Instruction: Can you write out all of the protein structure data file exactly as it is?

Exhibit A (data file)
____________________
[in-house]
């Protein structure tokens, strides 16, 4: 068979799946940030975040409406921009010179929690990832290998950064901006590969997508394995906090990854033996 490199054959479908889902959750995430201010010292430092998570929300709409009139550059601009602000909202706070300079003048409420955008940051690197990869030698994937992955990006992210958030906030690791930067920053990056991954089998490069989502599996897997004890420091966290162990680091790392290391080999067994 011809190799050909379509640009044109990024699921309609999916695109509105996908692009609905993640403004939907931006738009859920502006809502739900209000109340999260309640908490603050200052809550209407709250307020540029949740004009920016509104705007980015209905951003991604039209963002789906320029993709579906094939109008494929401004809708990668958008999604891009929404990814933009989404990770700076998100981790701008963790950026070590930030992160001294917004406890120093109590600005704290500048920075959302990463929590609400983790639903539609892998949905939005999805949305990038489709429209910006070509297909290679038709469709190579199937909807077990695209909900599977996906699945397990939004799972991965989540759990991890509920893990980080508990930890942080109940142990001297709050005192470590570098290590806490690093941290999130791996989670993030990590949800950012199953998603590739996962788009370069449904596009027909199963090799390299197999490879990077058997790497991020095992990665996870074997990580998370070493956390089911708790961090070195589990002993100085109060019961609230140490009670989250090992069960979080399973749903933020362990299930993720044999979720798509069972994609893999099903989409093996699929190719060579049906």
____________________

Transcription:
[in-house]
């Protein structure tokens, strides 16, 4: 068979799946940030975040409406921009010179929690990832290998950064901006590969997508394995906090990854033996 490199054959479908889902959750995430201010010292430092998570929300709409009139550059601009602000909202706070300079003048409420955008940051690197990869030698994937992955990006992210958030906030690791930067920053990056991954089998490069989502599996897997004890420091966290162990680091790392290391080999067994 011809190799050909379509640009044109990024699921309609999916695109509105996908692009609905993640403004939907931006738009859920502006809502739900209000109340999260309640908490603050200052809550209407709250307020540029949740004009920016509104705007980015209905951003991604039209963002789906320029993709579906094939109008494929401004809708990668958008999604891009929404990814933009989404990770700076998100981790701008963790950026070590930030992160001294917004406890120093109590600005704290500048920075959302990463929590609400983790639903539609892998949905939005999805949305990038489709429209910006070509297909290679038709469709190579199937909807077990695209909900599977996906699945397990939004799972991965989540759990991890509920893990980080508990930890942080109940142990001297709050005192470590570098290590806490690093941290999130791996989670993030990590949800950012199953998603590739996962788009370069449904596009027909199963090799390299197999490879990077058997790497991020095992990665996870074997990580998370070493956390089911708790961090070195589990002993100085109060019961609230140490009670989250090992069960979080399973749903933020362990299930993720044999979720798509069972994609893999099903989409093996699929190719060579049906």